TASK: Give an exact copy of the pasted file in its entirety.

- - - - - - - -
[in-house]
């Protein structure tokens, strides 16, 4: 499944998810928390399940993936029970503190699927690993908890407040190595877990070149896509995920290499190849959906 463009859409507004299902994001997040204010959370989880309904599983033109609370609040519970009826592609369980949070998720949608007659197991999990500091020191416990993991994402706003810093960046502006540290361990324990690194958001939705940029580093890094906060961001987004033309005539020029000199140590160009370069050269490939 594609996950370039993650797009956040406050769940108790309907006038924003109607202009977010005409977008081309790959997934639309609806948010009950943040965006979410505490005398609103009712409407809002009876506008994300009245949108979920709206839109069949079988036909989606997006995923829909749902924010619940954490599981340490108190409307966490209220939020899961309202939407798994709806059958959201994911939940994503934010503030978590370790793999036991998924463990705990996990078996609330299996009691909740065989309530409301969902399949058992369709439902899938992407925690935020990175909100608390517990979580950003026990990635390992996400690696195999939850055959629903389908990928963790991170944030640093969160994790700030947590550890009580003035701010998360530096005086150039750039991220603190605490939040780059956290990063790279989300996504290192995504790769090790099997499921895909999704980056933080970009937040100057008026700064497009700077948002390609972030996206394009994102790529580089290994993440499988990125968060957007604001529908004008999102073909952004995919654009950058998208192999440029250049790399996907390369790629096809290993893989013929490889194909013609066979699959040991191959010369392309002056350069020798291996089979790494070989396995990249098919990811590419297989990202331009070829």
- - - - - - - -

[in-house]
């Protein structure tokens, strides 16, 4: 499944998810928390399940993936029970503190699927690993908890407040190595877990070149896509995920290499190849959906 463009859409507004299902994001997040204010959370989880309904599983033109609370609040519970009826592609369980949070998720949608007659197991999990500091020191416990993991994402706003810093960046502006540290361990324990690194958001939705940029580093890094906060961001987004033309005539020029000199140590160009370069050269490939 594609996950370039993650797009956040406050769940108790309907006038924003109607202009977010005409977008081309790959997934639309609806948010009950943040965006979410505490005398609103009712409407809002009876506008994300009245949108979920709206839109069949079988036909989606997006995923829909749902924010619940954490599981340490108190409307966490209220939020899961309202939407798994709806059958959201994911939940994503934010503030978590370790793999036991998924463990705990996990078996609330299996009691909740065989309530409301969902399949058992369709439902899938992407925690935020990175909100608390517990979580950003026990990635390992996400690696195999939850055959629903389908990928963790991170944030640093969160994790700030947590550890009580003035701010998360530096005086150039750039991220603190605490939040780059956290990063790279989300996504290192995504790769090790099997499921895909999704980056933080970009937040100057008026700064497009700077948002390609972030996206394009994102790529580089290994993440499988990125968060957007604001529908004008999102073909952004995919654009950058998208192999440029250049790399996907390369790629096809290993893989013929490889194909013609066979699959040991191959010369392309002056350069020798291996089979790494070989396995990249098919990811590419297989990202331009070829």